Book Review by Bhaskar Parichha
Title: Winged Stallions and Wicked Mares; Horses in Indian Myth and History
Author: Wendy Doniger
Publisher: Speaking Tiger Books, 2021
Horses have a captivating and curious existence in India. Stallions have been graciously carved into the Indian landscape in a variety of ways. To view the subcontinent’s past through the prism of the horse is to be swept back in its power and propriety. Horses have a galactic connection to Indian history, mythology, art, literature, folklore and also popular belief.
The political symbolism of the horse, its vital function in social life, religion, sport and war, its role in shaping economies and forging crucial human bonds is too obvious to point out.
Emergence of local breeds such as the Kathiawari and the Marwari, the Zanskari and the Manipuri is an interesting tale of gallantry. In India’s modern history, there were fabulous horsewomen too, Chand Bibi, Maratha princesses and women polo players among them. Horses have an intimate connection to grooms, blacksmiths, breeders, traders and bandits.
Rana Pratap’s legendary Chetak, Ranjit Singh’s much-contested Laili, Pabuji’s cherished black mare and those horses captured in paintings and equestrian portraits are riveting. This glorious age of the horse met its painful decline with the onset of colonial rule and automation.
Winged Stallions and Wicked Mares; Horses in Indian Myth and History by Wendy Doniger is an engrossing book not only for the subject but also the research. In this inspiring and scholarly book, Doniger — who has been called the greatest living mythologist — examines the horse’s significance throughout Indian history, from the arrival of the Indo-Europeans, followed by the Greeks, the Turks and Mongols (who imported Arabian horses) and the British (who imported Thoroughbreds and Walers).
Along the way, she delves deep into the rituals of horse sacrifice in the Vedic age. She rummages through the stories of warring horses and snakes in the Mahabharata. She digs into tensions between Hindu stallion and Arab mare traditions; imposing European standards on Indian breeds; the reasons many Indian men ride mares to weddings; the motivations for murdering Dalits who ride horses; and the enduring myth of foreign horses who emerge from the ocean to fertilise native mares.
Doniger combines erudition with storytelling and gives the reader a persuasive account on the horse in Indian culture just as she does it in her other books on Indian mythology.
Quoting from the book: “The horse is not indigenous to India, except in a few small pockets. Even after it was brought to the subcontinent sometime between 2000 BCE and 1500 BCE by the Indo-Europeans. It played almost no part in the lives of ordinary Indian villagers, being too expensive for all but the most privileged people to own. In India’s folklore, epics and popular culture horse stories abound and there are some brilliant images of the animal.”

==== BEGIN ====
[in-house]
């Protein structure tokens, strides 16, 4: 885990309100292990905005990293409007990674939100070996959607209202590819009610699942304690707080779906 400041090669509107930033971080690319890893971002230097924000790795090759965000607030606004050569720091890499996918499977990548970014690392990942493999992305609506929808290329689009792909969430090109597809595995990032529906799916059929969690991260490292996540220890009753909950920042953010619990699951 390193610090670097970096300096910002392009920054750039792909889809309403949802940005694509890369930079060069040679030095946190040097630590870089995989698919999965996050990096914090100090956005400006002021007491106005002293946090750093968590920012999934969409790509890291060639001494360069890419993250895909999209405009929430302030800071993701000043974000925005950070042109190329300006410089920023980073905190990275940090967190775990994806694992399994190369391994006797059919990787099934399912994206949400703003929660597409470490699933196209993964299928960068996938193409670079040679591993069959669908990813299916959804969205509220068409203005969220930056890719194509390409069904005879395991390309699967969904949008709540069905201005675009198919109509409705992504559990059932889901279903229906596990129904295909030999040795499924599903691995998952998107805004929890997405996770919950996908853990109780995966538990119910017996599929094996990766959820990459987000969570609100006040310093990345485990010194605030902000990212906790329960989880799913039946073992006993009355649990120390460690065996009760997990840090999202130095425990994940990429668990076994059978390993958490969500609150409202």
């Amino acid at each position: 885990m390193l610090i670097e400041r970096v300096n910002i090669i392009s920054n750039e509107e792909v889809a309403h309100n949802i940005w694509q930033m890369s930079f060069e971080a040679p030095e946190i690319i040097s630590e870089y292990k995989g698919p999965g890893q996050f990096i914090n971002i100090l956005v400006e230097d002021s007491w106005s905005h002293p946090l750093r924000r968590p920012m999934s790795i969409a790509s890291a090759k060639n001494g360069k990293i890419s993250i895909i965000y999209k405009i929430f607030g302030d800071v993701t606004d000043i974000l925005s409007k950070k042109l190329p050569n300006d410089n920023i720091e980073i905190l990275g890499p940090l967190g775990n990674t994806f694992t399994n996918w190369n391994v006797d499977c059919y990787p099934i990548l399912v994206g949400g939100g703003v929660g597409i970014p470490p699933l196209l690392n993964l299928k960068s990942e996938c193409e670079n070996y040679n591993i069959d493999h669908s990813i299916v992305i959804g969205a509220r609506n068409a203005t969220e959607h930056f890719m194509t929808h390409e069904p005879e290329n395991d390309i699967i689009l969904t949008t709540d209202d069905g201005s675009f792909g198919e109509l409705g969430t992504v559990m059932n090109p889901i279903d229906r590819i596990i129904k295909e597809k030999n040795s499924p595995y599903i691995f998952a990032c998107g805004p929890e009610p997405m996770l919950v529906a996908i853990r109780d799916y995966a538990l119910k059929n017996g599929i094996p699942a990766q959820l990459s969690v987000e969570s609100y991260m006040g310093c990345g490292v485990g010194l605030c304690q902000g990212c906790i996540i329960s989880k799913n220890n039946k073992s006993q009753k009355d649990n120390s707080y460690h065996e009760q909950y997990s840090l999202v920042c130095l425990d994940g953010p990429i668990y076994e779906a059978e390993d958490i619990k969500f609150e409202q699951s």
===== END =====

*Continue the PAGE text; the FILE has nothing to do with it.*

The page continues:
Doniger’s ride through four millennia of Indian legend and folklore is full of sacrificial horses, horse-headed gods, transformations and couplings. Like Doniger’s other works on Indian mythology and history, this book is astonishingly accomplished with the threads of mythical narratives woven into a meaningful depiction of the Indian imagination.
Author of classic works like The Hindus: An Alternative History and Hindu Myths, Wendy Doniger has two doctorates, in Sanskrit and Indian studies, from the universities of Harvard and Oxford. She has taught at the School of Oriental and African Studies, University of London and the University of California, Berkeley, and is currently the Mircea Eliade Distinguished Service Professor of the History of Religions at the University of Chicago. Her other books include Siva: The Erotic Ascetic; Dreams, Illusion and Other Realities; The Mare’s Trap: Nature and Culture in the Kamasutra.
The Vedic ritual of the sacrifice of a stallion is balanced by the myth of a goddess who takes the form of a mare named Saranyu (Fleet). Doniger retells the story thus:
“The blacksmith of the gods gave his daughter, Saranyu, in marriage to the Sun, and she gave birth to twins, Yama and Yami. Then the gods concealed the immortal woman from mortals; they put in her place a female of-the-same-kind (Savarna) and gave that look-alike to the Sun. Saranyu took the form of a mare; the Sun took the form of a stallion, followed her, and coupled with her. From that were born the twin equine gods called the Ashvins. She abandoned them, too.”
Doniger takes us on the trail of the horse into and within India. What follows is a surprising and exhilarating journey, covering caravan-trade routes originating in Central Asia and Tibet, sea routes from the Middle East, and the dominions of different sultans and Mughal emperors, the south Indian kingdoms as well as the Rajput horse-warrior states.
Doniger professes her earliest exposure to India and the horses was in 1963 when she was twenty-two years old. Her meeting with Penelope Betjeman — daughter of Field Marshal Sir Philip Walhouse Chetwode who was the head commander of the British forces in India from 1928 to 1935 — gave her an introduction to these creatures. Doniger has dedicated the book to Penelope who died accidentally in 1986 in the Kulu Hills.
Winged Stallions and Wicked Mares has about a dozen chapters — most of which have a throwback to the Vedic and Puranic times. It is only in the last two chapters where she writes the horse saga of modern India. With a slew of illustrations and profound research, the book makes for a gripping read.
Bhaskar Parichha is a journalist and author of No Strings Attached: Writings on Odisha and Biju Patnaik – A Political Biography. He lives in Bhubaneswar and writes bilingually. Besides writing for newspapers, he also reviews books on various media platforms.
PLEASE NOTE: ARTICLES CAN ONLY BE REPRODUCED IN OTHER SITES WITH DUE ACKNOWLEDGEMENT TO BORDERLESS JOURNAL